Sarah Mower at Vogue called Raf Simons' SS '19 collection "the moment the backlash against streetwear became an inevitability." Amen to that sister. Simons even said, "We need a new outline. I know I was part of it myself, but too many hoodies with prints! You know, something needs to shift." The centerpiece of his collection was hard-to-work-with duchesse satin in 70's-Saint-Laurent jewel tones rendered in large, boxy coats (or Lurex sweaters) worn with spectacular platform boots. Love!
Lucio Vanotti showed some great, simple, wrap skirts. I love how these look...and sometimes I am so tempted to just go to the women's section when I'm shopping...but I don't think anything will fit me.
John Galliano presented an ambitious collection meant to bring impeccable dressmaking to menswear in terms of bias cuts and methods of production. I liked the idea and there were many pieces that were of interest but what really stood out for me were the shoes, again. He showed the clove-toed shoe from FW '18-'19 but also some new creations, all in the spirit of hybridization that the house is known for. Japanese kimono fabrics were made into chunky sneakers and cowboy boots, while another pair of cowboy boots were made from baby blue patent leather. A pair of conventional lace-ups sported a thick ankle strap. This is creativity.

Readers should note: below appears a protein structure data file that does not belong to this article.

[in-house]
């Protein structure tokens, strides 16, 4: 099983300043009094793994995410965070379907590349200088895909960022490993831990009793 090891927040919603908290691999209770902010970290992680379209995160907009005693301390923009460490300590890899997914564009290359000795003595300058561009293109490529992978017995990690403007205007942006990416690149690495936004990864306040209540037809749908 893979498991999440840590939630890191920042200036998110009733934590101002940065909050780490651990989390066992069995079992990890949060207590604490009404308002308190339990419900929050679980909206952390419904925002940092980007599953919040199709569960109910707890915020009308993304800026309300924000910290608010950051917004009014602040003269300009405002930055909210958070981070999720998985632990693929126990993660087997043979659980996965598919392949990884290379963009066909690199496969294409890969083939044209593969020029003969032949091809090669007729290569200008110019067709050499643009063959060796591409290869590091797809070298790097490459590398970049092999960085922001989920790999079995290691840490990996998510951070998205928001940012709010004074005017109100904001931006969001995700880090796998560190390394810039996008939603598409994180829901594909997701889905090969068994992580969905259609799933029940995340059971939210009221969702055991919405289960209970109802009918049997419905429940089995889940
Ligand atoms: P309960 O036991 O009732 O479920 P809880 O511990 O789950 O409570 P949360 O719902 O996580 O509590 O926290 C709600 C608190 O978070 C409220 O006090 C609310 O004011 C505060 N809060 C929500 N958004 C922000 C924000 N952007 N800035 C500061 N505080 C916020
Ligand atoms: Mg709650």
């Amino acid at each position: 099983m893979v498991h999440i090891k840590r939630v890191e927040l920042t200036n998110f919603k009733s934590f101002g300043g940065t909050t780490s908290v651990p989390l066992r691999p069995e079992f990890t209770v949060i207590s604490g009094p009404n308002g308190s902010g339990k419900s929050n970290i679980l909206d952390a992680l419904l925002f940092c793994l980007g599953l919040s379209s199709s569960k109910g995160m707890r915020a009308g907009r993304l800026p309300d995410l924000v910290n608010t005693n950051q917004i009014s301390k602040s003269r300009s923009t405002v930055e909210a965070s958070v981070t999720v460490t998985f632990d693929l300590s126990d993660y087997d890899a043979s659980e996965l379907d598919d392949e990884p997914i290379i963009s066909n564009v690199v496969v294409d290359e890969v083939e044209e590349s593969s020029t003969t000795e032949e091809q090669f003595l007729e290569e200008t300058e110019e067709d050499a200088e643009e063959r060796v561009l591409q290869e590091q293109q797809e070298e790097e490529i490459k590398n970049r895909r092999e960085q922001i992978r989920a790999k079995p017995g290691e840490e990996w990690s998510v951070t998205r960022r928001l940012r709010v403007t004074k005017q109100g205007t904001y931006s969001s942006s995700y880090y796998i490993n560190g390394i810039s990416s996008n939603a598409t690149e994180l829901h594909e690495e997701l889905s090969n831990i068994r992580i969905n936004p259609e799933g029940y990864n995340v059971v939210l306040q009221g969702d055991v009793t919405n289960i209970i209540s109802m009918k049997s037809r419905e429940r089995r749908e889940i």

Lastly, Alexandre Mattiussi of Ami presented a show that was just enchanting. While the pieces themselves were quite ordinary--the sense of it was a casual, dressed down holiday--the lyrical, pastoral setting was comforting and lulling...models wandered through fog, and down a wheat field on a hillside. *sigh*